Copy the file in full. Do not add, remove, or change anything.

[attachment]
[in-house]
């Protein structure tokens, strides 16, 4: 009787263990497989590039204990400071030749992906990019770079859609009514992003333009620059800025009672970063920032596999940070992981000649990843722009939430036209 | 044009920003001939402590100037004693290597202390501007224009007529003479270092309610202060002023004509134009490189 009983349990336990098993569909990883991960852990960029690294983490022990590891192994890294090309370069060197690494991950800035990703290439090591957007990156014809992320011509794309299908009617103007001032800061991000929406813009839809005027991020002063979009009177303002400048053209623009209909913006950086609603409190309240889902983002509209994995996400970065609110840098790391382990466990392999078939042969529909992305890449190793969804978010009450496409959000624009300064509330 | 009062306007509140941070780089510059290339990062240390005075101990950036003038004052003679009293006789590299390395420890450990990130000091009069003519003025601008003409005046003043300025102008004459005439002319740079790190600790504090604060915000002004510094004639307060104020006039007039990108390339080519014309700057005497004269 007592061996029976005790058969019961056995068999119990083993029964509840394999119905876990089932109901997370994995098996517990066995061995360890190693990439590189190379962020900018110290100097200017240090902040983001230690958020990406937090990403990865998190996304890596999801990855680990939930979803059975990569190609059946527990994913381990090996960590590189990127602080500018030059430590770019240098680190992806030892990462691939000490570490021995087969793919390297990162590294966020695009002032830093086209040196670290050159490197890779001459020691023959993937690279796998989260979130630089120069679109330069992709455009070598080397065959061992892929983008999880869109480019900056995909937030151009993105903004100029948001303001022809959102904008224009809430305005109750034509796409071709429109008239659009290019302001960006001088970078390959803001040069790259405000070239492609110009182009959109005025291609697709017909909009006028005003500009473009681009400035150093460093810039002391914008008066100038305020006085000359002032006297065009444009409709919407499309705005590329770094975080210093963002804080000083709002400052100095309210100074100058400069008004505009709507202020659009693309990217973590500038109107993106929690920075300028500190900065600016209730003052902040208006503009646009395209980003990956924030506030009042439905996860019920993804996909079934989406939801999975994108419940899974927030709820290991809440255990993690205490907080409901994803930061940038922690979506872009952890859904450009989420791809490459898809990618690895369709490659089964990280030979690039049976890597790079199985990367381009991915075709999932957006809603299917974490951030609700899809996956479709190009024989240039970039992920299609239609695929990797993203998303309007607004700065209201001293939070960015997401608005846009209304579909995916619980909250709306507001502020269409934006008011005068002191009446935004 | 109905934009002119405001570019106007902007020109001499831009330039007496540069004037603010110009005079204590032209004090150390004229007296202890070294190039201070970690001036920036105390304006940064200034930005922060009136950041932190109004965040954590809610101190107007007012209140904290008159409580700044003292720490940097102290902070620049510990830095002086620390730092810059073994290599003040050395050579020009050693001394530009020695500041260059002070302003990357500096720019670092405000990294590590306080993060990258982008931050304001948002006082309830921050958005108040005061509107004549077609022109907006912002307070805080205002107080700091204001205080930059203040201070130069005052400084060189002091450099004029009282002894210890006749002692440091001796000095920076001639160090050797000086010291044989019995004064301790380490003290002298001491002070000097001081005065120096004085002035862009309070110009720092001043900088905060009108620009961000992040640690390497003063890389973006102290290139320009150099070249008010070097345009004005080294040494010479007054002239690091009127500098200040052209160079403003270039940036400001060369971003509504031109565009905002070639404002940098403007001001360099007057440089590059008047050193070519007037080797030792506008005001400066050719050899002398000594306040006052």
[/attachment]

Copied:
[in-house]
């Protein structure tokens, strides 16, 4: 009787263990497989590039204990400071030749992906990019770079859609009514992003333009620059800025009672970063920032596999940070992981000649990843722009939430036209 | 044009920003001939402590100037004693290597202390501007224009007529003479270092309610202060002023004509134009490189 009983349990336990098993569909990883991960852990960029690294983490022990590891192994890294090309370069060197690494991950800035990703290439090591957007990156014809992320011509794309299908009617103007001032800061991000929406813009839809005027991020002063979009009177303002400048053209623009209909913006950086609603409190309240889902983002509209994995996400970065609110840098790391382990466990392999078939042969529909992305890449190793969804978010009450496409959000624009300064509330 | 009062306007509140941070780089510059290339990062240390005075101990950036003038004052003679009293006789590299390395420890450990990130000091009069003519003025601008003409005046003043300025102008004459005439002319740079790190600790504090604060915000002004510094004639307060104020006039007039990108390339080519014309700057005497004269 007592061996029976005790058969019961056995068999119990083993029964509840394999119905876990089932109901997370994995098996517990066995061995360890190693990439590189190379962020900018110290100097200017240090902040983001230690958020990406937090990403990865998190996304890596999801990855680990939930979803059975990569190609059946527990994913381990090996960590590189990127602080500018030059430590770019240098680190992806030892990462691939000490570490021995087969793919390297990162590294966020695009002032830093086209040196670290050159490197890779001459020691023959993937690279796998989260979130630089120069679109330069992709455009070598080397065959061992892929983008999880869109480019900056995909937030151009993105903004100029948001303001022809959102904008224009809430305005109750034509796409071709429109008239659009290019302001960006001088970078390959803001040069790259405000070239492609110009182009959109005025291609697709017909909009006028005003500009473009681009400035150093460093810039002391914008008066100038305020006085000359002032006297065009444009409709919407499309705005590329770094975080210093963002804080000083709002400052100095309210100074100058400069008004505009709507202020659009693309990217973590500038109107993106929690920075300028500190900065600016209730003052902040208006503009646009395209980003990956924030506030009042439905996860019920993804996909079934989406939801999975994108419940899974927030709820290991809440255990993690205490907080409901994803930061940038922690979506872009952890859904450009989420791809490459898809990618690895369709490659089964990280030979690039049976890597790079199985990367381009991915075709999932957006809603299917974490951030609700899809996956479709190009024989240039970039992920299609239609695929990797993203998303309007607004700065209201001293939070960015997401608005846009209304579909995916619980909250709306507001502020269409934006008011005068002191009446935004 | 109905934009002119405001570019106007902007020109001499831009330039007496540069004037603010110009005079204590032209004090150390004229007296202890070294190039201070970690001036920036105390304006940064200034930005922060009136950041932190109004965040954590809610101190107007007012209140904290008159409580700044003292720490940097102290902070620049510990830095002086620390730092810059073994290599003040050395050579020009050693001394530009020695500041260059002070302003990357500096720019670092405000990294590590306080993060990258982008931050304001948002006082309830921050958005108040005061509107004549077609022109907006912002307070805080205002107080700091204001205080930059203040201070130069005052400084060189002091450099004029009282002894210890006749002692440091001796000095920076001639160090050797000086010291044989019995004064301790380490003290002298001491002070000097001081005065120096004085002035862009309070110009720092001043900088905060009108620009961000992040640690390497003063890389973006102290290139320009150099070249008010070097345009004005080294040494010479007054002239690091009127500098200040052209160079403003270039940036400001060369971003509504031109565009905002070639404002940098403007001001360099007057440089590059008047050193070519007037080797030792506008005001400066050719050899002398000594306040006052």